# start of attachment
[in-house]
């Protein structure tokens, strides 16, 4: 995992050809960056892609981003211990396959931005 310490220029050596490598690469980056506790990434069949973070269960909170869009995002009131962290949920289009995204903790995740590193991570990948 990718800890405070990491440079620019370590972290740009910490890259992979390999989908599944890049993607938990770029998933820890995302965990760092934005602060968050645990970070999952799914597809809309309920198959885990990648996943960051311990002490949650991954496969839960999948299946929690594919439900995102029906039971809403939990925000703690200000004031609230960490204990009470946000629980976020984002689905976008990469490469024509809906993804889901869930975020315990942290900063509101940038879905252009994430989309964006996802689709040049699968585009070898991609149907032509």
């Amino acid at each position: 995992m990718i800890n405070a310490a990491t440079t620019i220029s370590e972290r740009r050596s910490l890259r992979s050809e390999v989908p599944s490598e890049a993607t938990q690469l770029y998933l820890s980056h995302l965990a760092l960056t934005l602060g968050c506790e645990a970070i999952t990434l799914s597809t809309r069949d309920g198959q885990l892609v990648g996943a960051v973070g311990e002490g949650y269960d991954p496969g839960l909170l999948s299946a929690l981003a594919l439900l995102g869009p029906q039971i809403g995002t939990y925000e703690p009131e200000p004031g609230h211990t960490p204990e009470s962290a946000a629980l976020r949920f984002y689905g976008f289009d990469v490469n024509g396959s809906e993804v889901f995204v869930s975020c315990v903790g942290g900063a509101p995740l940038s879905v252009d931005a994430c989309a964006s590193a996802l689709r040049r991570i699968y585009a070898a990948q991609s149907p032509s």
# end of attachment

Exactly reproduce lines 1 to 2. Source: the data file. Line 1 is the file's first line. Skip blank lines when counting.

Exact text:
[in-house]
């Protein structure tokens, strides 16, 4: 995992050809960056892609981003211990396959931005 310490220029050596490598690469980056506790990434069949973070269960909170869009995002009131962290949920289009995204903790995740590193991570990948 990718800890405070990491440079620019370590972290740009910490890259992979390999989908599944890049993607938990770029998933820890995302965990760092934005602060968050645990970070999952799914597809809309309920198959885990990648996943960051311990002490949650991954496969839960999948299946929690594919439900995102029906039971809403939990925000703690200000004031609230960490204990009470946000629980976020984002689905976008990469490469024509809906993804889901869930975020315990942290900063509101940038879905252009994430989309964006996802689709040049699968585009070898991609149907032509």